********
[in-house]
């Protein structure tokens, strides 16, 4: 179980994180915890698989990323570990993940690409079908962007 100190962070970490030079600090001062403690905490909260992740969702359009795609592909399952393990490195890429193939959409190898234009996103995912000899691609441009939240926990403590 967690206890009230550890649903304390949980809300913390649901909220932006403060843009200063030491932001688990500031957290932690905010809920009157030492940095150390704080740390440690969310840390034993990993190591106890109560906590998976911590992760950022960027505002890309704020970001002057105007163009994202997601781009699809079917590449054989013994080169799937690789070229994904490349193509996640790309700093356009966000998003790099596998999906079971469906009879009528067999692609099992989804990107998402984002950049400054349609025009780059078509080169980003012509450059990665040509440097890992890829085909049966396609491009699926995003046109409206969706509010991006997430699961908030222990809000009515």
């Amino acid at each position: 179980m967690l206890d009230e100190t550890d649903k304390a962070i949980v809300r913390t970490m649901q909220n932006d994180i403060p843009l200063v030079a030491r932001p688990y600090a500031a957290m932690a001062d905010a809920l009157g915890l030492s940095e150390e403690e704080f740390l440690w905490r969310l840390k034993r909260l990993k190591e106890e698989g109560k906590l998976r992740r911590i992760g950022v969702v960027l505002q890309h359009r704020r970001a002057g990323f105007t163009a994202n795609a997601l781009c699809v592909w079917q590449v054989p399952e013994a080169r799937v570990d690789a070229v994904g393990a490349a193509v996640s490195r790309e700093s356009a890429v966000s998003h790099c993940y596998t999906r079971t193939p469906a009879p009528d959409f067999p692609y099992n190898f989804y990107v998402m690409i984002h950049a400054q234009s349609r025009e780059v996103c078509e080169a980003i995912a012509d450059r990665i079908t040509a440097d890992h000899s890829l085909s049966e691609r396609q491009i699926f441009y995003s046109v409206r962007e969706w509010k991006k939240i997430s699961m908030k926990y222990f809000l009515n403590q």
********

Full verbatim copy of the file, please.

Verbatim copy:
[in-house]
């Protein structure tokens, strides 16, 4: 179980994180915890698989990323570990993940690409079908962007 100190962070970490030079600090001062403690905490909260992740969702359009795609592909399952393990490195890429193939959409190898234009996103995912000899691609441009939240926990403590 967690206890009230550890649903304390949980809300913390649901909220932006403060843009200063030491932001688990500031957290932690905010809920009157030492940095150390704080740390440690969310840390034993990993190591106890109560906590998976911590992760950022960027505002890309704020970001002057105007163009994202997601781009699809079917590449054989013994080169799937690789070229994904490349193509996640790309700093356009966000998003790099596998999906079971469906009879009528067999692609099992989804990107998402984002950049400054349609025009780059078509080169980003012509450059990665040509440097890992890829085909049966396609491009699926995003046109409206969706509010991006997430699961908030222990809000009515």
């Amino acid at each position: 179980m967690l206890d009230e100190t550890d649903k304390a962070i949980v809300r913390t970490m649901q909220n932006d994180i403060p843009l200063v030079a030491r932001p688990y600090a500031a957290m932690a001062d905010a809920l009157g915890l030492s940095e150390e403690e704080f740390l440690w905490r969310l840390k034993r909260l990993k190591e106890e698989g109560k906590l998976r992740r911590i992760g950022v969702v960027l505002q890309h359009r704020r970001a002057g990323f105007t163009a994202n795609a997601l781009c699809v592909w079917q590449v054989p399952e013994a080169r799937v570990d690789a070229v994904g393990a490349a193509v996640s490195r790309e700093s356009a890429v966000s998003h790099c993940y596998t999906r079971t193939p469906a009879p009528d959409f067999p692609y099992n190898f989804y990107v998402m690409i984002h950049a400054q234009s349609r025009e780059v996103c078509e080169a980003i995912a012509d450059r990665i079908t040509a440097d890992h000899s890829l085909s049966e691609r396609q491009i699926f441009y995003s046109v409206r962007e969706w509010k991006k939240i997430s699961m908030k926990y222990f809000l009515n403590q």